Objective. American children's ready access to firearms contributes to high rates of firearm-related injuries. Understanding the factors that influence storage decisions is critical for prevention. This study examined the influence of geography and presence of children <16 years old in the home on firearm-ownership and storage decisions of northeast-Ohio residents.
Methods. Analysis was based on 522 responses to randomized telephone surveys of urban and rural households in northeast Ohio. Relationships between 4 dependent variables (firearm ownership, type of firearm owned, reasons for owning, and storage) and 2 independent variables (geography and presence of children in the home) were evaluated using odds ratios and multinomial logistic regression.
Results. Firearms were significantly more common in rural (31%) than in urban (13%) households. Twenty-two percent of gun owners reported securing all firearms with trigger locks or storing them in locked safes, drawers, or gun cabinets; 12% reported storing guns unlocked and either loaded or together with ammunition. Most gun owners (66%) reported storing all firearms unlocked, unloaded, and separate from ammunition. Rural respondents without children were approximately twice as likely as those with children to have handguns, but children did not influence long-gun ownership. In the urban group, the presence of children was not related to likelihood of firearm ownership. Having children in the home was not significantly associated with higher rates of safe storage for either group.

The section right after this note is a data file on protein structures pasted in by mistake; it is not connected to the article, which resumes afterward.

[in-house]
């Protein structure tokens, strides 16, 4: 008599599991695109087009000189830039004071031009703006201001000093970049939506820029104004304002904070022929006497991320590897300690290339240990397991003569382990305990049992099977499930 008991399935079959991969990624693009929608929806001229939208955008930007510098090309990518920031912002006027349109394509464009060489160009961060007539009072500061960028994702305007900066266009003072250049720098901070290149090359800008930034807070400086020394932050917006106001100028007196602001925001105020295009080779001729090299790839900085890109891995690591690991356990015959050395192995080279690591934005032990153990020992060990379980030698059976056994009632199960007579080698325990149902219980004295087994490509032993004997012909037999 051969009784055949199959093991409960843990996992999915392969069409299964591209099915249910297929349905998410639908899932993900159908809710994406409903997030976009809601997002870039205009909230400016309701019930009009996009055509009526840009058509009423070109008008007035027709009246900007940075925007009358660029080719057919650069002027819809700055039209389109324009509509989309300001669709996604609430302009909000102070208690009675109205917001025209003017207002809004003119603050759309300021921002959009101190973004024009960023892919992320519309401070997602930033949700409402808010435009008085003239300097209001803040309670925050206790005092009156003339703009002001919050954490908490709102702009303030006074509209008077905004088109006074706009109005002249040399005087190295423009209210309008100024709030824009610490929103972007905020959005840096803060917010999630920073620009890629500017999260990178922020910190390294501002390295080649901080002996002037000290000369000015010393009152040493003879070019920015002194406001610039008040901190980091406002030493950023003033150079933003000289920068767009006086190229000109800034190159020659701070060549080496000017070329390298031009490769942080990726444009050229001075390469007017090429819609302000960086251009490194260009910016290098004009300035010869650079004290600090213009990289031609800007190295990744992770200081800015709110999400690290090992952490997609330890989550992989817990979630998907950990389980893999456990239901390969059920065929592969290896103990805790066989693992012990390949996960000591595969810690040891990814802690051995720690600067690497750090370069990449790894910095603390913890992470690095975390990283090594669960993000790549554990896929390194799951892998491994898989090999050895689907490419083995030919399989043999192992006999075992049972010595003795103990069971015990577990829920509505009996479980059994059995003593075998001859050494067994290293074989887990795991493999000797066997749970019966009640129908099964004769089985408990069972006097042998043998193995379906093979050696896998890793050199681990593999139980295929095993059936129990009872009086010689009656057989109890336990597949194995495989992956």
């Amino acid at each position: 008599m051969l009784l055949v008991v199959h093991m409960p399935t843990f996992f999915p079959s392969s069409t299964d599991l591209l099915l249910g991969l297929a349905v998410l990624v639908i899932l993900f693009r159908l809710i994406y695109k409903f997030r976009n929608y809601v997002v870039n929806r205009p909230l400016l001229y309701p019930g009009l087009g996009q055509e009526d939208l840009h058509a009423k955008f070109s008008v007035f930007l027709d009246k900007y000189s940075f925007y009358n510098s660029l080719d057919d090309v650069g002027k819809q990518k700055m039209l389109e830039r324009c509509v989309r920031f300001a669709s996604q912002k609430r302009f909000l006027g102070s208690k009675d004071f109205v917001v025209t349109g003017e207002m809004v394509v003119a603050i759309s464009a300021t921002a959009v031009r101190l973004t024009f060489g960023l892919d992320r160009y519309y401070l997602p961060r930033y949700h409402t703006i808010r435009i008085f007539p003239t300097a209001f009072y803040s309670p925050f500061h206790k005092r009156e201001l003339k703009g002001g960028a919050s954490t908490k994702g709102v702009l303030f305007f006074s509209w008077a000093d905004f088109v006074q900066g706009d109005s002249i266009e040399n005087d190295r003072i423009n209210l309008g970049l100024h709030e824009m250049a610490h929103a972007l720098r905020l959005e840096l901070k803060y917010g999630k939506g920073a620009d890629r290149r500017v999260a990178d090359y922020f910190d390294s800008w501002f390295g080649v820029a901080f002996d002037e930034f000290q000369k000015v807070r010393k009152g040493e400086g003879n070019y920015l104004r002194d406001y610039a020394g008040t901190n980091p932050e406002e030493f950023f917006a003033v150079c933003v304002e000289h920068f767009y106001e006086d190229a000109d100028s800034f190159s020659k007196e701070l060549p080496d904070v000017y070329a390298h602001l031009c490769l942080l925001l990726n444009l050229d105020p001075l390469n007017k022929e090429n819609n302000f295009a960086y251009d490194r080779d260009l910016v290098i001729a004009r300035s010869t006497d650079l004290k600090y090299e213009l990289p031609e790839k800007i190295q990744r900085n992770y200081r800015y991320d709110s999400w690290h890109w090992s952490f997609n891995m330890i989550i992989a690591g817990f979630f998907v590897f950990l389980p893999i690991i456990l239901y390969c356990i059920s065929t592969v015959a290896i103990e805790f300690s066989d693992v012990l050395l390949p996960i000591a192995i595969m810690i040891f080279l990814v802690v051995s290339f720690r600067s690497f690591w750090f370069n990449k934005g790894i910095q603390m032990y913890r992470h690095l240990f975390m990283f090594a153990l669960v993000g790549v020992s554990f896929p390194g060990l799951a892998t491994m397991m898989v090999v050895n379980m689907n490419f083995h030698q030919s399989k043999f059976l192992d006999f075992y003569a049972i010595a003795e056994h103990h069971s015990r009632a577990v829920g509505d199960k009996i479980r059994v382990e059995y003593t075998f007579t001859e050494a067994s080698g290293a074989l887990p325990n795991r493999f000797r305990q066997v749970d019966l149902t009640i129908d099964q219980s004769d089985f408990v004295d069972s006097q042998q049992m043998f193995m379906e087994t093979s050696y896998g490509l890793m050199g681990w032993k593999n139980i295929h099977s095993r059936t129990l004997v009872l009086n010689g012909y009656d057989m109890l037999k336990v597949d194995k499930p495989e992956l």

Discussion. These results illustrate the inadequacy of 1-size-fits-all interventions and highlight the need to better understand gun owners' reasoning about children and guns to design and implement successful interventions. Physicians and others interested in reducing pediatric exposure to firearms cannot be credible messengers on gun-safety topics if they cannot demonstrate an understanding of the issues from the perspective of patients and their families.
- Accepted August 11, 2004.
- Copyright © 2005 by the American Academy of Pediatrics